Alaskan whale-hunters recently found embedded in the blubber of their catch "a 3-1/2-inch arrow-shaped projectile" like those a whaler would shoot "from a heavy shoulder gun around 1890." The discovery, which means that the 50-ton leviathan was as much as 130 years old, serves to remind that whaling continues well over a century after the heyday of Moby Dick. For the last 60 years, however, the industry's been monitored by the Cambridge, England-based International Whaling Commission established pursuant to the 1946 International Convention for the Regulation of Whaling, to which 77 countries, including the United States, are parties. (For news of another ocean-related treaty regime see below.)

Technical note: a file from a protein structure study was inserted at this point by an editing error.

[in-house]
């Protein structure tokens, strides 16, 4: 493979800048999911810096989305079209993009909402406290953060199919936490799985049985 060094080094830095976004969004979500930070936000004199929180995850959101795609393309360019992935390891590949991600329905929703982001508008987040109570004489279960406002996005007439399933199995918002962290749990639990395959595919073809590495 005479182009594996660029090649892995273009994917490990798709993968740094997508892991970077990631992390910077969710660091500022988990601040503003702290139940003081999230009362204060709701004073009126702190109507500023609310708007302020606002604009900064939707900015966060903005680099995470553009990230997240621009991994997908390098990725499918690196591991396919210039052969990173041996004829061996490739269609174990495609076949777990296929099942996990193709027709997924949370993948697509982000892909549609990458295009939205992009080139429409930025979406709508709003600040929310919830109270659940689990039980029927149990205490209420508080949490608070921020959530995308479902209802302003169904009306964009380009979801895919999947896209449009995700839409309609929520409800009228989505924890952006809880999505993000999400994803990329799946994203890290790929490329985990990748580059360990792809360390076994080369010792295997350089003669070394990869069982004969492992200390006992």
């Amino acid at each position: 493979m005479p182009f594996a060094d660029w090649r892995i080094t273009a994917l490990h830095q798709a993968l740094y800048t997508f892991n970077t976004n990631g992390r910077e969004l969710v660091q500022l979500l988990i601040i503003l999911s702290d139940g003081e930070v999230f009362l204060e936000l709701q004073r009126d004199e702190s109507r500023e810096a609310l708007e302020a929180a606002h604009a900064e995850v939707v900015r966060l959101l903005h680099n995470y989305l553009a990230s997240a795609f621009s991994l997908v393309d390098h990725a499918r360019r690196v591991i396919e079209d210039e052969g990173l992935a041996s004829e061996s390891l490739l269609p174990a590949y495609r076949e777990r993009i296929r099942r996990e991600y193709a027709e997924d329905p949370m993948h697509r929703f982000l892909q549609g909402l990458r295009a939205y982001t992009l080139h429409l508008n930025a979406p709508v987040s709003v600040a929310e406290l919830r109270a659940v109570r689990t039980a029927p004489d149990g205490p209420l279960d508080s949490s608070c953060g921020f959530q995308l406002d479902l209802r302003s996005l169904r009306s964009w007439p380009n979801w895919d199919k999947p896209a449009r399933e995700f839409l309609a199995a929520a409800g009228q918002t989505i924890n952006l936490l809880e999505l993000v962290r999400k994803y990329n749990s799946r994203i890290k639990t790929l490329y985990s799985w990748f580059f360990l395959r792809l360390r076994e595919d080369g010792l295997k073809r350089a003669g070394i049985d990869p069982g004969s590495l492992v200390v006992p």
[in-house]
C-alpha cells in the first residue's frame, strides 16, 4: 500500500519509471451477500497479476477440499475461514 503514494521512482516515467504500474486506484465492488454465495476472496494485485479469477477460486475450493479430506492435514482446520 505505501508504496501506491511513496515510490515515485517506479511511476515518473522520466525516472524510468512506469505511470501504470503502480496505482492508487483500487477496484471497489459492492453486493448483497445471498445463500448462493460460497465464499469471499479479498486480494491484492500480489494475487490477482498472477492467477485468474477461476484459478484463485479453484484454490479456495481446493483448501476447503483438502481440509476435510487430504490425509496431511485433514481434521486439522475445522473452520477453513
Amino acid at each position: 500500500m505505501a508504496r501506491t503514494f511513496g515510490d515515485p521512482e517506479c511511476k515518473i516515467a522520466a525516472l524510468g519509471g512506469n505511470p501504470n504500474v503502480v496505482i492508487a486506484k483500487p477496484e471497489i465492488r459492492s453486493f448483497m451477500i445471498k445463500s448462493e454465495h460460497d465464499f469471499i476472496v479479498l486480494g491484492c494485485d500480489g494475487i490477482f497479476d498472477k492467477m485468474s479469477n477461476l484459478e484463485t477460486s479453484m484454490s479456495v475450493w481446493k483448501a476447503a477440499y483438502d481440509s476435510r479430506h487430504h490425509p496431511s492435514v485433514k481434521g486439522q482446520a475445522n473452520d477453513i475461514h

In keeping with its mission of managing and conserving the world's cetacean population, in the 1980s the Commission imposed what it called a "'pause'" on commercial whaling. Revision of that moratorium has moved slowly, and not quickly enough for 1 maritime member state, Japan. There whaling is a nationalist cause supported by Prime Minister Shinzo Abe, the Japan Times. reports, and "forever linked with the hypocrisy of the West and the perceived humiliation of having to enter the modern world under pressure from U.S. gunboats." As it has for the last 20 years, this month Japan repeated its request for permission to hunt whale in its coastal waters, on cultural grounds, for the next 5 years. The bid failed; indeed, "40 countries passed a resolution condemning Japan's scientific whaling," a practice expected to claim 50 humpbacks this summer. And so the Commission's meeting in Anchorage, Alaska, concluded with the prospect that Japan would withdraw and restart its whaling industry. Some hope that the dispute will end in salutary fashion, with the establishment of a dispute settlement mechanism now absent from the treaty regime.